KARACHI - Various health centres and organisations in the metropolis on Thursday observed “World Kidney Day” spreading awareness on kidney diseases that had have an alarming presence in the country.
The World Health Organization estimates that more than 180 million people around the world have diabetes and 10 to 20 per cent of them will die of renal failure, as diabetes and hypertension are the leading causes of kidney failure worldwide.
In Pakistan, there are about 18 million people suffering from diabetes and at least 40 per cent of them will end up developing a chronic kidney disease. With the sixth largest population of diabetes in the world, Pakistan is encountering a rapid rise in kidney diseases. The country does have a law for donation of organs of a cadaver. And if the same is practiced, we can save the majority of patients from dropping dead from renal, liver, heart and lungs failure. “Donate Kidneys for Life Receive” was the theme of this year’s World Kidney Day.
At various seminars and conferences, experts stressed the need for early diagnosis and intensive treatment for people suffering from renal diseases, saying that an increased intake of vegetables, whole grain cereals, low fat milk and a low intake of saturated fats (ghee), salt and simple sugars can help prevent various diseases, including heart and kidney problems.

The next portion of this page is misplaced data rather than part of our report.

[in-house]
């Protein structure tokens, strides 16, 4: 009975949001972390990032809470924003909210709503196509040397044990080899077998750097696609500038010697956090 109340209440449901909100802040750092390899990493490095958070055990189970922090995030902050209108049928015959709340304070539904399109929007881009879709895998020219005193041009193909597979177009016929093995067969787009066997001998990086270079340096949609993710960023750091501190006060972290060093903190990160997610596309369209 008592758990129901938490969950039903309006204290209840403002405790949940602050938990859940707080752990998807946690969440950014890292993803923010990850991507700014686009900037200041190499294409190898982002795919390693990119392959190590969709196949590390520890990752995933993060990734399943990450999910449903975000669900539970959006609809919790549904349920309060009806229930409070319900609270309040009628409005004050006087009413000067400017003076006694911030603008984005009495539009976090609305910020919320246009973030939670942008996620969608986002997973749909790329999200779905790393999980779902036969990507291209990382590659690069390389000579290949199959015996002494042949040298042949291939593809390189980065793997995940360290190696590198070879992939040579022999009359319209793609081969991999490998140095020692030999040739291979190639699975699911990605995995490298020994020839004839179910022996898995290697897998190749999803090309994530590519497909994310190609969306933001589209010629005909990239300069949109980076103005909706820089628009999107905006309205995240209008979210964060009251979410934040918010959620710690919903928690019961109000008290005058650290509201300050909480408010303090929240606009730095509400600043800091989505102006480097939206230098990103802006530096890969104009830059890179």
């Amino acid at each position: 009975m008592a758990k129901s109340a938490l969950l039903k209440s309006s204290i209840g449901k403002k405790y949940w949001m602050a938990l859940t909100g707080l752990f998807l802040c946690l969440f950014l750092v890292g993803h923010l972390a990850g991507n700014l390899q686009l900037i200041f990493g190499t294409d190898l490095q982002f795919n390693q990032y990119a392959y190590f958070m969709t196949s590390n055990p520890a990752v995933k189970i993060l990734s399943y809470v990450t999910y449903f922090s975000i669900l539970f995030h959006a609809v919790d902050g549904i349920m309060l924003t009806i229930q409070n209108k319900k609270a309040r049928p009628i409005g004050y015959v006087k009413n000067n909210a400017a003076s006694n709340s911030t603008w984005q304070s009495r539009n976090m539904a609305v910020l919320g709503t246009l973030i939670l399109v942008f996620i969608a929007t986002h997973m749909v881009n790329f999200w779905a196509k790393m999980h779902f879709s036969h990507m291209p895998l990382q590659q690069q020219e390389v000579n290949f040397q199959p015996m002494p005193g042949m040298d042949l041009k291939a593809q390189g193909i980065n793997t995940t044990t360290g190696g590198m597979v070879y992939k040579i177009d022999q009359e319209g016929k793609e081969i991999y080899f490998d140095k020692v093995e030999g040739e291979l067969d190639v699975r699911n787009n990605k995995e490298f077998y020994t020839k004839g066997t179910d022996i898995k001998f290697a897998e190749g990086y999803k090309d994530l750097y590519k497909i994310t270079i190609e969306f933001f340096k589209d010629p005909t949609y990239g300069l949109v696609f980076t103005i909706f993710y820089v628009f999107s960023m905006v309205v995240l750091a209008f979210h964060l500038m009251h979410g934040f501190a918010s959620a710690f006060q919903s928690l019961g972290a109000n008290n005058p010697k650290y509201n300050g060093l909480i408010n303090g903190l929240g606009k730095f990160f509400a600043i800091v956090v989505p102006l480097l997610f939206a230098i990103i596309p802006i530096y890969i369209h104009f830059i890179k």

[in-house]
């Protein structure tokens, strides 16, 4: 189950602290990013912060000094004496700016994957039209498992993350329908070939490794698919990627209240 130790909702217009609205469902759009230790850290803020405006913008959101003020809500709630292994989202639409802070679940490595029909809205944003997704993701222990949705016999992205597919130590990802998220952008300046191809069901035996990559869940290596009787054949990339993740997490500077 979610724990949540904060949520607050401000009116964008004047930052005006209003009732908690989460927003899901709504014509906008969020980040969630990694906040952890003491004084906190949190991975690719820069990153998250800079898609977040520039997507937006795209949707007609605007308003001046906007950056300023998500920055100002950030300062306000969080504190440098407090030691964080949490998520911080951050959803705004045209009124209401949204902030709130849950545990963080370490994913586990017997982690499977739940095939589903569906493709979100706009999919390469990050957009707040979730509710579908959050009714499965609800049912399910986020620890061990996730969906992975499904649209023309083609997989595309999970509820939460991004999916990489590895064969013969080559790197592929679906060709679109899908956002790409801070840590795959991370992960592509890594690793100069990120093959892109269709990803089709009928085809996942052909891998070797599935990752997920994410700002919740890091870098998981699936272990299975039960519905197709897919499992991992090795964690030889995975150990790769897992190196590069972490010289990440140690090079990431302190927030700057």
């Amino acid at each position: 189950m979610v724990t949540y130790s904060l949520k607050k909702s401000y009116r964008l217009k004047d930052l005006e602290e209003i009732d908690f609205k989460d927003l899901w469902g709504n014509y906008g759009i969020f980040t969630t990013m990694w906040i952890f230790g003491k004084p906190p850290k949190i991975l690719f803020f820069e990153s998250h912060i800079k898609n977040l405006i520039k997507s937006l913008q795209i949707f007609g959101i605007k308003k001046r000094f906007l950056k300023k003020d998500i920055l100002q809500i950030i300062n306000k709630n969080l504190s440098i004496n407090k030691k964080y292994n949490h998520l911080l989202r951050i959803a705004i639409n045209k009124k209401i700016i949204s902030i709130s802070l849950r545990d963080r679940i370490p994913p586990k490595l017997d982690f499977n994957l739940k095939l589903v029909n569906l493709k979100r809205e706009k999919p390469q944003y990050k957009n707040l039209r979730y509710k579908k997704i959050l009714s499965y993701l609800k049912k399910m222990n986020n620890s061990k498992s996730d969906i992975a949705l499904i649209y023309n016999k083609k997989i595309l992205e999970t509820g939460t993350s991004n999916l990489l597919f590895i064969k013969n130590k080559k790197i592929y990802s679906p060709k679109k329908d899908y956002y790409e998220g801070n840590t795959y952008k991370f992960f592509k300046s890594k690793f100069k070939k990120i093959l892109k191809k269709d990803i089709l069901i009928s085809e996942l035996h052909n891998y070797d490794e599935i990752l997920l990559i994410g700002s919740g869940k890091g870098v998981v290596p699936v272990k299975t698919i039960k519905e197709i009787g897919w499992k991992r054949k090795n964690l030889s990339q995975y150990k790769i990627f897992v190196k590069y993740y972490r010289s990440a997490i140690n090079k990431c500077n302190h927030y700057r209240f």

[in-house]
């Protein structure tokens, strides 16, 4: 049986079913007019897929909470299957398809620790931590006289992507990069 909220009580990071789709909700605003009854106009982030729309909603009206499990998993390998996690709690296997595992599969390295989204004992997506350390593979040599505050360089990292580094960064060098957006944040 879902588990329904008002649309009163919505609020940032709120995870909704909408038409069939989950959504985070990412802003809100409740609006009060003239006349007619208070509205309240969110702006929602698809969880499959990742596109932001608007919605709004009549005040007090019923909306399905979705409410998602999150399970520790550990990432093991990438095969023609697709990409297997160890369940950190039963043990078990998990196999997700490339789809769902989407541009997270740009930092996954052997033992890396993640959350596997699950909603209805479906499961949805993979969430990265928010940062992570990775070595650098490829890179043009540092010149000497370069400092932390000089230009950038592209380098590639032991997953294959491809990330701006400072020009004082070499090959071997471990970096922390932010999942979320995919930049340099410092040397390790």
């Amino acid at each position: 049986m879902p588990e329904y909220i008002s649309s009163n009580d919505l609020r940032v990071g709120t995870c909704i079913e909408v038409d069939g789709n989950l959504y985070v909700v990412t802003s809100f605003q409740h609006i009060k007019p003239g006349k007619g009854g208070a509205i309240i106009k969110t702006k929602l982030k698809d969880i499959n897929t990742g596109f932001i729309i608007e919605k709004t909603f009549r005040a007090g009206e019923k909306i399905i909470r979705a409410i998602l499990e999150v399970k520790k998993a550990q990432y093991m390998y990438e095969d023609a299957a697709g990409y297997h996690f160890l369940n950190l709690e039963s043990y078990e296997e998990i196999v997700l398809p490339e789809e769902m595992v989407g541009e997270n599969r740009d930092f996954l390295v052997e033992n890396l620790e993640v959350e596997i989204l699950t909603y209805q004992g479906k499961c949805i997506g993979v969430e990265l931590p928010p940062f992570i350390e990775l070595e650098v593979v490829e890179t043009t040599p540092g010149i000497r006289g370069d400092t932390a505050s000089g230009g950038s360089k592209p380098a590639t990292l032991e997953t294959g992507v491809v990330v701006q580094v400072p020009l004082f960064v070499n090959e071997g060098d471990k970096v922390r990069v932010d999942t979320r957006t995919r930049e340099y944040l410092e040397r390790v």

In the City, various hospitals, including the Sindh Institute of Urology and Transplantation (SIUT), held “kidney function tests” (urea, blood tests, ultrasound, blood pressure, measurement of height and weight) of citizens free of cost. It is pertinent to mention here that the SIUT is considered as a role model and a centre of excellence in the country. It offers free services to kidney patients from all over the country.
The SIUT organised this event and a seminar as a part of worldwide celebration.
SIUT Director Prof Adib Rizvi said world kidney day was a joint initiative of the International Society of Nephrology (ISN) and International Federation of Kidney Foundations (IFKF).
He said this year the theme of World Kidney Day was “Donate Kidneys for Life Receive”. He said every year, 50,000 people suffer from organ failure. Out of these, 15,000 suffered from renal failure.
SIUT Nephrology Assistant Professor Dr Sajid Bhatti said yearly there was an increase in incidence of renal failure. He said, “About 250-300 million people the world over suffered from renal failure. There is an increase in incidence of diabetes and hypertension leading to chronic renal failure. There is 40 per cent rise in incidence per year. There is urgent need for early detection through blood and urine tests, and ultrasound kidneys.”
SIUT Diabetes Specialist Dr Imran said every year, 366 million people suffered from diabetes and by year 2030, this number would reach 552 million, of which 80 per cent of the patients live in middle and lower income group. “Pakistan will be the 10th largest country of the world having diabetic patients. It is necessary to control diabetes to prevent chronic renal failure.”
Dr Seema Hashmi, Paediatric Nephrologist of the SIUT, said if “we diagnosed and treated the disease in early stages, we can save lives of children suffering from chronic kidney diseases and hypertension”.
Dr Munawar Khaliq of the SIUT gave an overview of stone disease. He said stone disease is also a major cause of renal failure in this part of the world. With adequate oral hydration we can minimize stone disease.
SIUT Dietician Sabeen said obesity was one of the main reasons of cardiac diseases, diabetes, and hypertension. She said obesity was preventable and the national health survey of 1990-94 showed obesity was more common in urban population, especially amongst females. She said a balance between physical activity and diet would help prevent obesity.